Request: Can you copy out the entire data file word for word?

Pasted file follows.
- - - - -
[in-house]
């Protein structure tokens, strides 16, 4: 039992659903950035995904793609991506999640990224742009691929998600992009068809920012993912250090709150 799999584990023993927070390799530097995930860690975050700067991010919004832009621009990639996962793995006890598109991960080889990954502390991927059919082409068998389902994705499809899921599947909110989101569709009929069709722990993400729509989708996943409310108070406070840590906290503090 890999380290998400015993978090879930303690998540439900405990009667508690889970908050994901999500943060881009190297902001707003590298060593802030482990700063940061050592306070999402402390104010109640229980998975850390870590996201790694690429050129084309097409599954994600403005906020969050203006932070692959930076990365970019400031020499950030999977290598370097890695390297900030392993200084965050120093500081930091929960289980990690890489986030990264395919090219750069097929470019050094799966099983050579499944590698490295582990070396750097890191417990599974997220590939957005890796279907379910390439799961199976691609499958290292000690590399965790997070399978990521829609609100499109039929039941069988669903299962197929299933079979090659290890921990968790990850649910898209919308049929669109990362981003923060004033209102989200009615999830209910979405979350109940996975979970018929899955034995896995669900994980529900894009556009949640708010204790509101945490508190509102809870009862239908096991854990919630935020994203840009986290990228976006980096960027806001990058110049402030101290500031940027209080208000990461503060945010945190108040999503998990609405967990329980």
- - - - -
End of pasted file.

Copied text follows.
[in-house]
């Protein structure tokens, strides 16, 4: 039992659903950035995904793609991506999640990224742009691929998600992009068809920012993912250090709150 799999584990023993927070390799530097995930860690975050700067991010919004832009621009990639996962793995006890598109991960080889990954502390991927059919082409068998389902994705499809899921599947909110989101569709009929069709722990993400729509989708996943409310108070406070840590906290503090 890999380290998400015993978090879930303690998540439900405990009667508690889970908050994901999500943060881009190297902001707003590298060593802030482990700063940061050592306070999402402390104010109640229980998975850390870590996201790694690429050129084309097409599954994600403005906020969050203006932070692959930076990365970019400031020499950030999977290598370097890695390297900030392993200084965050120093500081930091929960289980990690890489986030990264395919090219750069097929470019050094799966099983050579499944590698490295582990070396750097890191417990599974997220590939957005890796279907379910390439799961199976691609499958290292000690590399965790997070399978990521829609609100499109039929039941069988669903299962197929299933079979090659290890921990968790990850649910898209919308049929669109990362981003923060004033209102989200009615999830209910979405979350109940996975979970018929899955034995896995669900994980529900894009556009949640708010204790509101945490508190509102809870009862239908096991854990919630935020994203840009986290990228976006980096960027806001990058110049402030101290500031940027209080208000990461503060945010945190108040999503998990609405967990329980």